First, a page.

Challenges remain but opportunities await – Kenya tourism in 2015


(Posted 13th June 2015)

The latest data for the first five months of 2015, released yesterday by the Kenya Tourism Board, make grim reading and confirm the narratives told to this correspondent during repeated visits to the Kenya coast since early this year.

Tourist arrivals fell by another staggering 25 percent, down from the already much lower arrivals in 2014 and 2013, compounding the challenges faced in particular by Kenya’s coastal tourism and hospitality businesses.

Only 284.313 tourist arrivals were recorded between January and May this year, compared to 381.278 a year ago. In particular did the UK market show a downturn of 35 percent compared to 2014, attributed to crippling anti travel advisories issued by the British Foreign and Commonwealth Office. Business from the United States, generally perceived as of greater financial value since American visitors mainly visit the game parks compared to British visitors who seem to have largely frequented the coast resorts, is down by 22 percent, pushing revenue receipts down even further.

The Kenyan government has however at last owned up to the unprecedented crisis by increasing the tourism budget five-fold to 5.2 billion Kenya Shillings. This however is less than the initial budget estimates suggested, that figure standing at 6.8 billion Kenya Shillings before the parliamentary budget and appropriations committee trimmed it back by 300 million, as was reported here last week.

Sources close to the Kenya Tourism Board, as did key tourism industry private sector stakeholders, welcomed the rise in budget allocation. ‘What we now expect is that money to be released in full. In the past the minister made many announcement about how much money would come KTB’s way and then it either took ages or never happened. This has to change. Secondly, KTB must now show the ability to absorb this money and put it to good use. The appointment of Grayling has to show results and we are watching them because up to now all we heard was talk. Our friends at KTB should also not think that throwing money at CNN will solve our problems. It takes a lot more than that. We need to attend as many tourism trade fairs as possible and hit our old, new and emerging markets with direct sales missions. B2B contacts are key to reclaim market share for beach holidays and safaris.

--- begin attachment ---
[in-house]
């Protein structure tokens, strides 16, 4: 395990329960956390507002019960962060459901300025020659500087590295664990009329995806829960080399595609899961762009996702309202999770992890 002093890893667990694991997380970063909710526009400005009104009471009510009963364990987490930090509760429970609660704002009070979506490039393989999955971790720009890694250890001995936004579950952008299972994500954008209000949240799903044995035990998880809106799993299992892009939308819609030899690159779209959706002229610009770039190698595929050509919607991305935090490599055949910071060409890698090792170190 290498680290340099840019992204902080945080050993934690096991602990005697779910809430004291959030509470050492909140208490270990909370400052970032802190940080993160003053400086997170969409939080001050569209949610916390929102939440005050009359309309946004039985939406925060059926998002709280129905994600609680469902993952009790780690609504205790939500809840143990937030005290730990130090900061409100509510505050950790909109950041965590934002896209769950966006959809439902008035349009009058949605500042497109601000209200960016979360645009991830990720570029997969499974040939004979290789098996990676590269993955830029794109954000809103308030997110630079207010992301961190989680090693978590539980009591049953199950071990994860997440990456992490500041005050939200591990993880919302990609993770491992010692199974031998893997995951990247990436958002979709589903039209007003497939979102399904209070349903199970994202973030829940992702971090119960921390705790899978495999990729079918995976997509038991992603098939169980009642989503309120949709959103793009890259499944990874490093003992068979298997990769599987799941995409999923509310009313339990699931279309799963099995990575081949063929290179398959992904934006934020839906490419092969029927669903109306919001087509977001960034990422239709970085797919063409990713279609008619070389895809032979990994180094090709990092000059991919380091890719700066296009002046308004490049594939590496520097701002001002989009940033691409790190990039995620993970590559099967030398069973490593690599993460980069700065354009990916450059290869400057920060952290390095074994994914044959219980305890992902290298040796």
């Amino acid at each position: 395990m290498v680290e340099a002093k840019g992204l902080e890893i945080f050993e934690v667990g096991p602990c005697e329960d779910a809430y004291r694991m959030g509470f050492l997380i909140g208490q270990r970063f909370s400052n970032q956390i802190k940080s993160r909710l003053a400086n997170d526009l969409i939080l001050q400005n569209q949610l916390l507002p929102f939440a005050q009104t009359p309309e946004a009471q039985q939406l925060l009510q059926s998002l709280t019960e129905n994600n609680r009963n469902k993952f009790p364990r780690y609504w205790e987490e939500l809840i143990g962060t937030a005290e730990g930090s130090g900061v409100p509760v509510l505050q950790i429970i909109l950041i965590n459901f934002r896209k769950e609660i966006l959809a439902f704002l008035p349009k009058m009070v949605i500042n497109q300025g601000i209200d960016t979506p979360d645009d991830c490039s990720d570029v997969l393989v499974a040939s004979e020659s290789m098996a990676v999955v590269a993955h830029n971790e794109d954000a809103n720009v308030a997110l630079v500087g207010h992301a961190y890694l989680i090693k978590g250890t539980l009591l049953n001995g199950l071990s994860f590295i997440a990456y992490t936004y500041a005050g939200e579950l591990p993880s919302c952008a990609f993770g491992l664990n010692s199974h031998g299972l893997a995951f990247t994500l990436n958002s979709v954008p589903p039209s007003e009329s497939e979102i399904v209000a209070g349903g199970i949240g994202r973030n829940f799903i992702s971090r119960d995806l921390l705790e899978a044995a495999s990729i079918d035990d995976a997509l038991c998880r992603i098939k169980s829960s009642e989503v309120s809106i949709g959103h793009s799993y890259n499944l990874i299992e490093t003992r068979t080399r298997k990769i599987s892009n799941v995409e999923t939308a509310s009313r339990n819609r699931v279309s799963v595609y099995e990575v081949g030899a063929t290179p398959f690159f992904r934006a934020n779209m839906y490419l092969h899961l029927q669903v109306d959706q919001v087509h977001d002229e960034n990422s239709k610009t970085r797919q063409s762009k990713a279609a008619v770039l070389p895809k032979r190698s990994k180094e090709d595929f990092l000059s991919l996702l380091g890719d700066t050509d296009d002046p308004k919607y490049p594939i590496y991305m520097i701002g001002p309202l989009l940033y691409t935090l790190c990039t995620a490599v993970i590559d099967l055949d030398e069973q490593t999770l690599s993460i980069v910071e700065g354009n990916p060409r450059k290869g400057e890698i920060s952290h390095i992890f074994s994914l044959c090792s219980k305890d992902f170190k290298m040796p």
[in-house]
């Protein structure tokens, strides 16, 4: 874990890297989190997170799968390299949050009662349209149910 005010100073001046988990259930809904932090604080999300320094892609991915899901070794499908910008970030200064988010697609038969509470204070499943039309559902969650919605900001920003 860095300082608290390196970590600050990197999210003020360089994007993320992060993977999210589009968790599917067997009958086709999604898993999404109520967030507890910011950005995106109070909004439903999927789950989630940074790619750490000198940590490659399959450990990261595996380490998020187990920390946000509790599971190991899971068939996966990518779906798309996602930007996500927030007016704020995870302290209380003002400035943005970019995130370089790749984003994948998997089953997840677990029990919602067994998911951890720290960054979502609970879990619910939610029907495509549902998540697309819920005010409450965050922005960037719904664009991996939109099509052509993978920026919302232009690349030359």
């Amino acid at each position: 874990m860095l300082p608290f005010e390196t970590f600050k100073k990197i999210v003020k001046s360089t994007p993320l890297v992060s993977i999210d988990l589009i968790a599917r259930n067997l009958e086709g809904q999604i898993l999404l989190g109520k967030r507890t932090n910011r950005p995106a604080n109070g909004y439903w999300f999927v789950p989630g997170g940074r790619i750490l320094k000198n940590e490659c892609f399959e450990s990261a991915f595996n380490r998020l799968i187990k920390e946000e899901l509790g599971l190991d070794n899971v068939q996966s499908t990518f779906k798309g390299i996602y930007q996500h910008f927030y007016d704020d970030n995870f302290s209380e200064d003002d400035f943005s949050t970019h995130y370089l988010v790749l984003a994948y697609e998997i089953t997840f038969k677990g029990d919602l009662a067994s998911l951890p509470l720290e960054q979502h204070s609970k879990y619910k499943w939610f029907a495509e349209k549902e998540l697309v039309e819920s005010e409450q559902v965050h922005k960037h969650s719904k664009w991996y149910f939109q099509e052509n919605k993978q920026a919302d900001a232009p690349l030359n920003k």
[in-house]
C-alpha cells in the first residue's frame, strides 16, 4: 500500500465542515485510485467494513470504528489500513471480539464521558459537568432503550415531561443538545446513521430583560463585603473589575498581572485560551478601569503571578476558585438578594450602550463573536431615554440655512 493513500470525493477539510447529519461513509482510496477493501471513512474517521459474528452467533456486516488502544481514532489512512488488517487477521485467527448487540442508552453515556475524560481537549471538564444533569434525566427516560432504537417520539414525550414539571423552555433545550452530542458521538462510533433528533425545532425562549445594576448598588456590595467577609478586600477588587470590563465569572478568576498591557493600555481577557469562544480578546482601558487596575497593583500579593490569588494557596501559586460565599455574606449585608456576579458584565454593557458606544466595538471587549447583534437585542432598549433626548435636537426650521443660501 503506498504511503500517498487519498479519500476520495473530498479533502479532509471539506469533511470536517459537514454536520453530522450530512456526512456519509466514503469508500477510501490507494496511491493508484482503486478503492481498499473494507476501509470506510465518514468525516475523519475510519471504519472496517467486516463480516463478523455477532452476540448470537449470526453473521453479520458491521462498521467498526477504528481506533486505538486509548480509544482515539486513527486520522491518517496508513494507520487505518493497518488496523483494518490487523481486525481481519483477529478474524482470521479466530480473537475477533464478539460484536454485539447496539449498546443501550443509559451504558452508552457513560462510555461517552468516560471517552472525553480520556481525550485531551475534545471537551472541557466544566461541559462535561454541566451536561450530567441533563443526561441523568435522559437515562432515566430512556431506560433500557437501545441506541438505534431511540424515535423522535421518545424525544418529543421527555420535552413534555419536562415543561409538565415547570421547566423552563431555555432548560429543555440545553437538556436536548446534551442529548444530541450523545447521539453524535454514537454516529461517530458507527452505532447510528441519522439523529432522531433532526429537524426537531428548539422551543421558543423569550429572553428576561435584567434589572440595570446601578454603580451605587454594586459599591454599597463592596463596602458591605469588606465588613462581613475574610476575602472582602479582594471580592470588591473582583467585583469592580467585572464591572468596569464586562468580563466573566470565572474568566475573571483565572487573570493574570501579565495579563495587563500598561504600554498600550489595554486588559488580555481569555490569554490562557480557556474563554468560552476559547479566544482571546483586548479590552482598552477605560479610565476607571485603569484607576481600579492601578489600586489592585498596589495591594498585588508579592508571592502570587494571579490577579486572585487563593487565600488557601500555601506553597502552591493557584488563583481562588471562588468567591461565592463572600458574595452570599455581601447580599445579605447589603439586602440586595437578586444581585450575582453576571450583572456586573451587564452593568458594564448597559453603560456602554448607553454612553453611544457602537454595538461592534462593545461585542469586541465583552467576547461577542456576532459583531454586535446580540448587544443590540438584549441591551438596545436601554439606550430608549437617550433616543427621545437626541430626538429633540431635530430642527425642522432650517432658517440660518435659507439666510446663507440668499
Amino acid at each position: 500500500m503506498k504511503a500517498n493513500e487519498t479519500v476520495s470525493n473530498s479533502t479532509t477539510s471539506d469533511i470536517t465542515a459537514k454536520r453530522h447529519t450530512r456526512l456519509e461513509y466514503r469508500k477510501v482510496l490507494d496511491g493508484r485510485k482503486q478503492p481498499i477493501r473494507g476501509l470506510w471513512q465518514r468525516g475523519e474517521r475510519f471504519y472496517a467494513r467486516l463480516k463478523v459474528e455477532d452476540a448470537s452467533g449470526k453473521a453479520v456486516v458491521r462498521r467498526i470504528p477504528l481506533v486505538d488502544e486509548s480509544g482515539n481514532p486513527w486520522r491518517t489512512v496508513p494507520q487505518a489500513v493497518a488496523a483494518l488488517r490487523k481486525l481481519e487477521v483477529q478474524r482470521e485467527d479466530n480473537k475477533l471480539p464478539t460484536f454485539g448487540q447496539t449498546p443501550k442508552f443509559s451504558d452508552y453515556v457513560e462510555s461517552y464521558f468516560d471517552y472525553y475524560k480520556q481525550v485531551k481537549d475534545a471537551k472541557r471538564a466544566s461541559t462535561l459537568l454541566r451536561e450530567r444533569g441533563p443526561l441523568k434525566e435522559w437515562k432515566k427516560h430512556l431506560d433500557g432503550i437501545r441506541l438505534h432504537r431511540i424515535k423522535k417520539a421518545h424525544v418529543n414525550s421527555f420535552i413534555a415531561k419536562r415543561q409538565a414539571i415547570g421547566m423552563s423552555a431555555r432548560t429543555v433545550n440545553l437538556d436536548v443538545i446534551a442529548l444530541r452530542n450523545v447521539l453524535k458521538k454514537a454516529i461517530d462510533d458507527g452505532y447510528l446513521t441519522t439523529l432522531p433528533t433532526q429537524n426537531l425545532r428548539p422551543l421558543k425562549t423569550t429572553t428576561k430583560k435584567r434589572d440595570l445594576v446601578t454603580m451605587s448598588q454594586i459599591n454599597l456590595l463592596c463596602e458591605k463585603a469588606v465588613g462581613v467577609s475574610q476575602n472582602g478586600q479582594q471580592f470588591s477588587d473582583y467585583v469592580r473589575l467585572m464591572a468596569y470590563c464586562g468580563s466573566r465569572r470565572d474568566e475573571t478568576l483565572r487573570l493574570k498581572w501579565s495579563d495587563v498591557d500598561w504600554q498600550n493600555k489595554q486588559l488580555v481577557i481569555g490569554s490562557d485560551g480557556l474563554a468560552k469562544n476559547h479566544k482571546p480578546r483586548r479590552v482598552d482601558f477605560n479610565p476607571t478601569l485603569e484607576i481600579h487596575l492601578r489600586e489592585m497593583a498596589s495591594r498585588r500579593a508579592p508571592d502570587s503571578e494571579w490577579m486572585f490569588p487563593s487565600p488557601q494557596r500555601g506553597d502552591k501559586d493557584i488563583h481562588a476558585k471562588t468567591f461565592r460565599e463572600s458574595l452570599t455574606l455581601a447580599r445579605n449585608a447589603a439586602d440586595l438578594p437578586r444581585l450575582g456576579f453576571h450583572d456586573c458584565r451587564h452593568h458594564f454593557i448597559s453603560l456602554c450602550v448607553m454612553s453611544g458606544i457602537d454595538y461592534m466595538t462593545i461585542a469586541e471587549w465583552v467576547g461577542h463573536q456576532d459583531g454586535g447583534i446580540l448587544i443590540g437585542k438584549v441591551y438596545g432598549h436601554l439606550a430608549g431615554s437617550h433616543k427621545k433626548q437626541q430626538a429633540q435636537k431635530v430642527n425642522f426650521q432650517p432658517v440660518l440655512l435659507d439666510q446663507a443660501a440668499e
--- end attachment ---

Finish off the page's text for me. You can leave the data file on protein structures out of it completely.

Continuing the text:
In direct contact we stand the best chance to convince our partners abroad that it is safe to come to Kenya for safaris and even to our beaches. We must not deny that we have issues however. There is a perception out there that our government has been dealing with security issues in a very incompetent manner for too long. We need to take a leaf from Rwanda where national security is engrained in everything their government does. They continue to have increases in tourist arrivals because the perception out in the world is that the country is kept secure. We therefore need to change that perception in the market that Kenya is not or less secure. But that challenge rests with government to finally show competence and ability to stop these periodic attacks, none of which of course hit tourism directly but the indirect hits did enough damage to our businesses’ wrote a regular and very senior stakeholder from Nairobi when passing on the published data yesterday afternoon.

Other stakeholders however pointed out that comprehensive reactions to the report handed in to the government by the tourism recovery task force in March, are still awaited and that VAT on tourism services is yet to be lifted to make the country more competitive. ‘The budget is ok but we need to see VAT on tourism services go. It would lift a 16 percent surcharge tourists pay on park or conservancy entrance fees and other elements of the packages we offer. It is also time to reorganize the public tourism sector. We need our own minister who oversees tourism and wildlife at the least. And we must finally own up that the fragmentation of public sector authorities for the tourism industry under the existing tourism law is not sustainable. We need to bring all those under one roof, under one authority, where tourism marketing and promotion plays the first fiddle. If there is no fundamental change in the way the public sector is organized our task towards recovery is only made so much more difficult’.

Sentiments by the way heard many many times during regular visits and interaction with key private sector stakeholders and shared by this correspondent as probably the only way forward to accomplish a rapid recovery.

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